, Volume 21, Issue 2, pp 85–94 | Cite as

Examining high magnitude grass pollen episodes at Worcester, United Kingdom, using back-trajectory analysis



Trajectory analysis is a valuable tool that has been used before in aerobiological studies, to investigate the movement of airborne pollen. This study has employed back-trajectories to examine the four highest grass pollen episodes at Worcester, during the 2001 grass pollen season. The results have shown that the highest grass pollen counts of the 2001 season were reached when air masses arrived from a westerly direction. Back-trajectory analysis has a limited value to forecasters because the method is retrospective and cannot be employed directly for forecasting. However, when used in conjunction with meteorological data this technique can be used to examine high magnitude events in order to identify conditions that lead to high pollen counts.


aerobiology back-trajectory analysis grass pollen counts meteorological conditions Worcester 



The British Atmospheric Data Centre


British Aerobiology Federation


British Summer Time


European Centre for Medium Range Weather Forecasting




Unable to display preview. Download preview PDF.

Unable to display preview. Download preview PDF.


  1. BADC, British Atmospheric Data Centre: 2002, BADC Trajectories – Help. Scholar
  2. BAF, The British Aerobiology Federation: 1995, Airborne Pollens and Spores: A guide to Trapping and Counting. ISBN 0-9525617-0-0Google Scholar
  3. BBC, BBC Weather Centre: 2001, The UK Year So Far – 2001: Review and Statistics. ukweather/year_review/2001_review.shtmlGoogle Scholar
  4. Cariñanos, P., Emberlin, J., Galan, C., Dominguez Vilches, E 2000Comparison of two pollen counting methods of slides from a Hirst type volumetric trapAerobiologia16339346Google Scholar
  5. D’Amato, G., Liccardi, G., D’Amato, M., Cazzola, M. 2001The role of outdoor air pollution and climatic changes on the rising trends in respiratory allergyResp. Med97606611Google Scholar
  6. DEFRA, Department of Environment Food and Rural Affairs: 2004, Complete Publications and Datasets – from the June Agricultural Census. Scholar
  7. Emberlin J.: 1997, Grass tree and weed pollens. In A.B. Kay (ed), Allergy and Allergic Diseases. Vol. 2, Blackwell Science.Google Scholar
  8. Emberlin, J., Mullins, J., Cordon, J., Jones, S., Millington, W., Brooke, M., Savage, M. 1999Regional variations in grass pollen seasons in the UK, long term trends and forecast modelsClin. Exp. Allergy29347356Google Scholar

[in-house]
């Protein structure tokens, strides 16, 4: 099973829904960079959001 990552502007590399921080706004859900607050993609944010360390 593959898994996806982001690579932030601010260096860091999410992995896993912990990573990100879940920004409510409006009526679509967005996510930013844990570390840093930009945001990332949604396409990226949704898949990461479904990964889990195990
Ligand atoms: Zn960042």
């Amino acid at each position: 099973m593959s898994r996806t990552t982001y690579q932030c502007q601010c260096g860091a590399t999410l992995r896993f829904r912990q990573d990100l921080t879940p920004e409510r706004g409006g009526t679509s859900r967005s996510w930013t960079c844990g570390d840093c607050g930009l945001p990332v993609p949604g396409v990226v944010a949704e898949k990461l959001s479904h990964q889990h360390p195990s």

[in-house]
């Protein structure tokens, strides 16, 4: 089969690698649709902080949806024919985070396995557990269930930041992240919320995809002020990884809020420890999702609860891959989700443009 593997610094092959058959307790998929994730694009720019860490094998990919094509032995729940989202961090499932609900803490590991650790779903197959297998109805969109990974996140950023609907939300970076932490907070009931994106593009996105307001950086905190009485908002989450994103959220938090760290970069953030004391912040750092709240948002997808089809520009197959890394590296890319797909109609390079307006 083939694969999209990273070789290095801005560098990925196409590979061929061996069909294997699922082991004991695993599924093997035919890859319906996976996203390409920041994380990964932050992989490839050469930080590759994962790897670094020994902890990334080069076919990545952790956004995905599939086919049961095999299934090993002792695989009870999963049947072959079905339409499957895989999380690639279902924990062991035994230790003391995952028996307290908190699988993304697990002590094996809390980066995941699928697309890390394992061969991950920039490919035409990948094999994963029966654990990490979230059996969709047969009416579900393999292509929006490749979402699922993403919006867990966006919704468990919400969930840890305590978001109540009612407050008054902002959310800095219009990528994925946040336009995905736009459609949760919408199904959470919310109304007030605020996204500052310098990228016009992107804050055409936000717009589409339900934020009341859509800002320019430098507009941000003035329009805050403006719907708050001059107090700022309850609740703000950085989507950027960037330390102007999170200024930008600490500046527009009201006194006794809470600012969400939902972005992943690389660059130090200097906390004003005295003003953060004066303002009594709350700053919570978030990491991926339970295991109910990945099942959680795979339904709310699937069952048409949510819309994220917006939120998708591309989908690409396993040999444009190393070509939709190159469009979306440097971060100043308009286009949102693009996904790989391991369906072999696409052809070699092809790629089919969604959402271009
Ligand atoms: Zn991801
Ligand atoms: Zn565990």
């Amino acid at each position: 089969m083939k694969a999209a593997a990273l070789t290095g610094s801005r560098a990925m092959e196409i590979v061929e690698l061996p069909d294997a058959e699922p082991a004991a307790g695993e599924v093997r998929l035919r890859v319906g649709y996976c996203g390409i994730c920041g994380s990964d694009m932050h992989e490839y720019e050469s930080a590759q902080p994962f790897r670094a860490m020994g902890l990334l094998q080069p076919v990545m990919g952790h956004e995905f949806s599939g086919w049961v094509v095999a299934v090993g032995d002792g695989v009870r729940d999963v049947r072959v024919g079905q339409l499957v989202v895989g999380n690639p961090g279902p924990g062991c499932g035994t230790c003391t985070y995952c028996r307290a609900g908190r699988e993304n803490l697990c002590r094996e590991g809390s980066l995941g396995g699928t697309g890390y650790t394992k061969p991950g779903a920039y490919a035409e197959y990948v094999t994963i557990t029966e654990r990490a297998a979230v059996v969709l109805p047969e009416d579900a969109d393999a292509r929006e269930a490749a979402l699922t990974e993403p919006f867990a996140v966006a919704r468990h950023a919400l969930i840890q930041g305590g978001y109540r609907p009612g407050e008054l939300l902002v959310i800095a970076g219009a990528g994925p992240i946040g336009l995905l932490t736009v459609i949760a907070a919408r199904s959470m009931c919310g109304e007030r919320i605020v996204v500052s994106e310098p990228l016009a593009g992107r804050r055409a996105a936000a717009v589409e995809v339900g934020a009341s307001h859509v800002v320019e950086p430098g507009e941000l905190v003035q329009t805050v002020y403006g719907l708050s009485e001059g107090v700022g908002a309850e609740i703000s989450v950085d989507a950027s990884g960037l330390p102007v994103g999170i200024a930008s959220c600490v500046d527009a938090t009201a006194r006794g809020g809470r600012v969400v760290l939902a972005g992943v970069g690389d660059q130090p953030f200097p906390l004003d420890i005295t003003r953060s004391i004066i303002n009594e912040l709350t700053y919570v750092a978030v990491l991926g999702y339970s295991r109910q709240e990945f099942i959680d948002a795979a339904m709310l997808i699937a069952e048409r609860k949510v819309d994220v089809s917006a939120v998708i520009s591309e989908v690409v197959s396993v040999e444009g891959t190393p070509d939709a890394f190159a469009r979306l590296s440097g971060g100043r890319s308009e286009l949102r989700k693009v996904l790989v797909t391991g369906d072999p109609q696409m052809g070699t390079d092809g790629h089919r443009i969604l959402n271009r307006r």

9. Faegri K. and Iversen J.: 1992, Textbook of Pollen Analysis, John Wiley and Sons.Google Scholar
  10. Fitter R., Fitter A. and Farrer A.: 1984, Collins Guide to the Grasses, Sedges, Rushes and Ferns of Britain and Northern Europe. Harper Collins.Google Scholar
  11. Galan, C., Emberlin, J., Dominguez, E., Bryant, R., Villamandos, F. 1995A comparative analysis of daily variations in the Gramineae pollen counts at Cordoba, Spain and London, UKGrana34189198Google Scholar
  12. Goudie A.: 1996, The Nature of the Environment, Blackwell.Google Scholar
  13. Grime J.P., Hodgson J.G. and Hunt R.: 1996, Comparative Plant Ecology. Chapman and Hall.Google Scholar
  14. Hjelmroos, M. 1991Evidence of long distance transport of Betula pollenGrana30215228Google Scholar
  15. Hjelmroos, M. 1992Long-distance transport of Betula pollen grains and allergic symptomsAerobiologia8231236Google Scholar
  16. Hubbard C.E.: 1992, Grasses: A guide to their Structure, Identification, Uses and Distribution in the British Isles. Penguin Books.Google Scholar
  17. Huynen, M., Menne, B., Behrendt, H., Bertollini, R., Bonini, S., Brandao, R., Brown-Fährlander, C., Clot, B., D’Ambrosio De Nuntiis, P., Ebi, K.L., Emberlin, J., Orbanne, E.E., Galan, C., Jäger, S., Kovats, S., Mandrioli, P., Martens, P., Menzel, A., Nyenzi, B., RantioLehtimäki, A., Ring, J., Rybnicek, O., Traidl-Hoffmann., , Van Vliet, A., Voigt, T., Weiland, S., Wickman, M. 2003Phenology and Human Health: Allergic DisordersReport of a WHO meetingRome, ItalyGoogle Scholar
  18. Larsson, K.A. 1993Prediction of the pollen season with a cumulated activity methodGrana32111114Google Scholar
  19. METO, Met Office: 2004, 1971–2000 Averages. Scholar
  20. ONS, Office for National Statistics: 2002, Census 2001: First results on population. Scholar
  21. Portnoy, J.M. 2004What do pollen counts meanAnn. Allergy, Asthma and Immunol93109110Google Scholar
  22. Preston C.D., Pearman D.A. and Dines T.D.: 2002, New Atlas of the British and Irish Flora. Oxford University Press.Google Scholar
  23. Sanchez Mesa, J.A., Smith, M., Emberlin, J., Allitt, U., Caulton, E. 2003Characteristics of grass pollen seasons in areas of southern Spain and the United KingdomAerobiologia19243250Google Scholar
  24. Stace C.: 1997, New Flora of the British Isles. Cambridge University Press.Google Scholar
  25. Subiza, J., Maseillo, J.M., Subiza, J.L., Jerez, M., Hinojosa, M., Subiza, E. 1992Prediction of annual variations in atmospheric concentrations of grass pollen. A method based on meteorological factors and grain crop estimatesClin. Exp. Allergy22540546Google Scholar
  26. Walker P.M.B. (ed).: 1995, Dictionary of Science and Technology. Larousse.Google Scholar

Copyright information

© Springer 2005

Authors and Affiliations

  1. 1.National Pollen and Aerobiology Research UnitUniversity College WorcesterUK
  2. 2.Surveillance Data IncorporatedPlymouth MeetingPennsylvaniaUSA

Personalised recommendations